The European Union (EU) is on the verge of revising its regulations for unmanned aircraft systems (UAS or “drones”) operations in Europe. The revisions will shift the regulation of UAS away from EU Member States to the European Aviation Safety Agency (EASA), as well as incorporate a risk and performance-based approach for UAS regulation. Continue reading →
The wait is over for businesses across the United States eager to fly small drones (also known as small unmanned aircraft systems or sUAS). The new Federal Aviation Administration (FAA) rule regarding commercial operation of sUAS, known as Part 107, is now in effect. Part 107 opens the door to commercial sUAS flights that meet certain criteria, avoiding the need for each business to get FAA approval.
In a press conference, Transportation Secretary Anthony Foxx and FAA Administrator Michael Huerta hailed the new rule as a transformational advancement in aviation policy while ensuring safety. The FAA forecasts as many as 600,000 drones to be operating under the new rule within the year.
A key milestone in regulating the commercial use of small unmanned aircraft systems (sUAS), the Federal Aviation Administration’s (FAA) final rule overhauls the current case-by-case exemption regime, establishes an operational framework, and creates a new certification process for commercial sUAS pilots. The new rule creates significant opportunities for a wide range of industries, particularly through its waiver provisions that allow for the approval of commercial sUAS operations outside of Part 107—including nighttime and beyond-visual-line-of-sight (BVLOS) operations. The new rule will take effect in late August. Continue reading →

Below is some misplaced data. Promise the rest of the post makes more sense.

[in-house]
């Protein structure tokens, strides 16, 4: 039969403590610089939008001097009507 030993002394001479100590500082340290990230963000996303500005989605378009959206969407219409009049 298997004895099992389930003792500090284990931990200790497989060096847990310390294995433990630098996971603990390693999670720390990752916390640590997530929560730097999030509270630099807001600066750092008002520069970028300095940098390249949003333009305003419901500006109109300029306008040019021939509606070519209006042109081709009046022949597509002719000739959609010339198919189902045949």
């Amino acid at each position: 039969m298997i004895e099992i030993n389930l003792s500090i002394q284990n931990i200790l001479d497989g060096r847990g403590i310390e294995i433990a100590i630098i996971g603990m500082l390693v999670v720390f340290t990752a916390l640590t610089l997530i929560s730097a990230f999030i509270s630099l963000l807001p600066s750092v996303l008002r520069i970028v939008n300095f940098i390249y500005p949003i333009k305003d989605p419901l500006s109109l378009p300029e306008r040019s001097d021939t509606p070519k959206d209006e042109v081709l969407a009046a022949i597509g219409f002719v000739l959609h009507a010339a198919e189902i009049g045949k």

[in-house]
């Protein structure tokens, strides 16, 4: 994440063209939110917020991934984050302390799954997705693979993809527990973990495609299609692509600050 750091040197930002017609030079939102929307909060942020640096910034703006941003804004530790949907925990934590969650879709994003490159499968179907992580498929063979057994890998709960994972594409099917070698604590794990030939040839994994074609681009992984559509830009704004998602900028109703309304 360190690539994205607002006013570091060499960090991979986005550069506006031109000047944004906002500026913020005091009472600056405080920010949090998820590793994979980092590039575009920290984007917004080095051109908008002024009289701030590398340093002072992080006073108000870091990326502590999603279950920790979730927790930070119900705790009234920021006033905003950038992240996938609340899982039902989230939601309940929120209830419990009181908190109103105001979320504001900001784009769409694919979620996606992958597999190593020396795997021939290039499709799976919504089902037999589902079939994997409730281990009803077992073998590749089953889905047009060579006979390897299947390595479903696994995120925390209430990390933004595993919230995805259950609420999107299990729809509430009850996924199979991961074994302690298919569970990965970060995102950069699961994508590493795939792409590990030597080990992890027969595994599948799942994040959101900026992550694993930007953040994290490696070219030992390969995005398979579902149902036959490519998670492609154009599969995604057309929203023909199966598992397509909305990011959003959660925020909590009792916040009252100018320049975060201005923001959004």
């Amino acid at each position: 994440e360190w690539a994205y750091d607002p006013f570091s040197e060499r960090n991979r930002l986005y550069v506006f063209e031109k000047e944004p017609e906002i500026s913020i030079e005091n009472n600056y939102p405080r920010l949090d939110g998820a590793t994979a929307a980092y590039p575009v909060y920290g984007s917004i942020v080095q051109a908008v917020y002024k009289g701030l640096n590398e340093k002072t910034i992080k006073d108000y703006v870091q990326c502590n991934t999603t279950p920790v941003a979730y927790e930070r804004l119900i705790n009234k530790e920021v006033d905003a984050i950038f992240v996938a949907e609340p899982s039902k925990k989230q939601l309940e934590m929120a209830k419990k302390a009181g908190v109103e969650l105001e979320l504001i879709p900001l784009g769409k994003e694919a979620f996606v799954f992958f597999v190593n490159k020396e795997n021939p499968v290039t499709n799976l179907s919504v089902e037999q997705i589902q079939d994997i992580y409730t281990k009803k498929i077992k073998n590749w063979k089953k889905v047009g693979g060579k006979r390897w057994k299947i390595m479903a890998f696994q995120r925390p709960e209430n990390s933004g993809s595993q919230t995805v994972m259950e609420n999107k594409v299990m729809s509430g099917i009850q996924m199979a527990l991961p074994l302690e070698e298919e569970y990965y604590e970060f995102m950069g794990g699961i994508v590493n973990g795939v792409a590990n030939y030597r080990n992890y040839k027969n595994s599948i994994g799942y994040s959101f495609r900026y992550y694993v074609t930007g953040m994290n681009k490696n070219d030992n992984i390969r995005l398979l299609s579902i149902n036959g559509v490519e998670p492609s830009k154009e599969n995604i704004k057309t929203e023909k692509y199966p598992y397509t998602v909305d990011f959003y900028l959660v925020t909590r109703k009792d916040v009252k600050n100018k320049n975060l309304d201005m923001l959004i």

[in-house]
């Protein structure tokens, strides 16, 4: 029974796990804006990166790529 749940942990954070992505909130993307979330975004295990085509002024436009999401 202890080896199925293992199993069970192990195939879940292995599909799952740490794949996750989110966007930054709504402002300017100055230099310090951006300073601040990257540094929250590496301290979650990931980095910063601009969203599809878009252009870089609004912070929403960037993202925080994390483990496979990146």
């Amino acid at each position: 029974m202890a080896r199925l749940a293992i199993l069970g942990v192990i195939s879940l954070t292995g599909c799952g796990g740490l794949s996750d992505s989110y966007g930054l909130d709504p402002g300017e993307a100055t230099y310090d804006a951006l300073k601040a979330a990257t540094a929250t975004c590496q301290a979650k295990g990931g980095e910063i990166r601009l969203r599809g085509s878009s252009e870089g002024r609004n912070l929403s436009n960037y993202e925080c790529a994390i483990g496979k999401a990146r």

Today, the FAA unveiled its final rule for the commercial use of small unmanned aircraft systems (sUAS), also known as drones. Industries across the country have been waiting eagerly for the release of the new regulations, which provide a mechanism for commercial operation of sUAS. Previously, commercial operations of UAS were only permitted pursuant to an individual application to the FAA and the case-by-case award of a Section 333 exemption. The rule will take effect in late August and does not apply to model aircraft. Continue reading →
Last month, India’s Directorate General of Civil Aviation (DGCA) published draft guidelines (Guidelines) as a basis for regulating the civil use of Unmanned Aircraft Systems (UAS), more commonly called drones. The proposed regulations state that “operations of civil unmanned aircraft in controlled airspace are restricted,” though this is India’s first step to permit the use of UAS in the national airspace.